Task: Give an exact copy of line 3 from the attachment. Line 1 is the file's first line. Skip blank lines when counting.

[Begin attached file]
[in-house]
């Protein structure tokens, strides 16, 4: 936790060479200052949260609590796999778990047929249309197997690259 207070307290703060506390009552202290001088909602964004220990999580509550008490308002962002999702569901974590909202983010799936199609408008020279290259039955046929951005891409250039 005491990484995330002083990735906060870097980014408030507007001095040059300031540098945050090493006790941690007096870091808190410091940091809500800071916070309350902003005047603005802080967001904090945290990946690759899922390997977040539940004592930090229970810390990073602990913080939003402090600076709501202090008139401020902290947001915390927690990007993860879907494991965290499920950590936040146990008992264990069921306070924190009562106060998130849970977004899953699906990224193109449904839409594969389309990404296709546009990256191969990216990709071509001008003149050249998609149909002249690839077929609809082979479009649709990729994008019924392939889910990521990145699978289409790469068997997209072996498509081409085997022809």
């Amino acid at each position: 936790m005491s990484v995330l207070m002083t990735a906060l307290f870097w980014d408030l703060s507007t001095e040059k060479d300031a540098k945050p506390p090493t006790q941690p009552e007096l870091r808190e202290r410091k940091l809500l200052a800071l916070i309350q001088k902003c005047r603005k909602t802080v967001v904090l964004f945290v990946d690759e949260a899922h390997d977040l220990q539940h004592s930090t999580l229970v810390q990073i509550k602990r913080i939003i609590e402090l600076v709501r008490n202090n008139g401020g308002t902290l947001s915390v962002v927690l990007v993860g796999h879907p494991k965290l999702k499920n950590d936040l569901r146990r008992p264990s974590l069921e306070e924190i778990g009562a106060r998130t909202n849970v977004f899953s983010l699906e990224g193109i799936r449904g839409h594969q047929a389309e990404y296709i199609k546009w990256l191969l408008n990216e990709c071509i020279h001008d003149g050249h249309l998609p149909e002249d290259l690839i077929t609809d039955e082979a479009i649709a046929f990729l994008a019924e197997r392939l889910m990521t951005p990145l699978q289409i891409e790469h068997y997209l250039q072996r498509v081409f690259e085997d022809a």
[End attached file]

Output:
């Amino acid at each position: 936790m005491s990484v995330l207070m002083t990735a906060l307290f870097w980014d408030l703060s507007t001095e040059k060479d300031a540098k945050p506390p090493t006790q941690p009552e007096l870091r808190e202290r410091k940091l809500l200052a800071l916070i309350q001088k902003c005047r603005k909602t802080v967001v904090l964004f945290v990946d690759e949260a899922h390997d977040l220990q539940h004592s930090t999580l229970v810390q990073i509550k602990r913080i939003i609590e402090l600076v709501r008490n202090n008139g401020g308002t902290l947001s915390v962002v927690l990007v993860g796999h879907p494991k965290l999702k499920n950590d936040l569901r146990r008992p264990s974590l069921e306070e924190i778990g009562a106060r998130t909202n849970v977004f899953s983010l699906e990224g193109i799936r449904g839409h594969q047929a389309e990404y296709i199609k546009w990256l191969l408008n990216e990709c071509i020279h001008d003149g050249h249309l998609p149909e002249d290259l690839i077929t609809d039955e082979a479009i649709a046929f990729l994008a019924e197997r392939l889910m990521t951005p990145l699978q289409i891409e790469h068997y997209l250039q072996r498509v081409f690259e085997d022809a």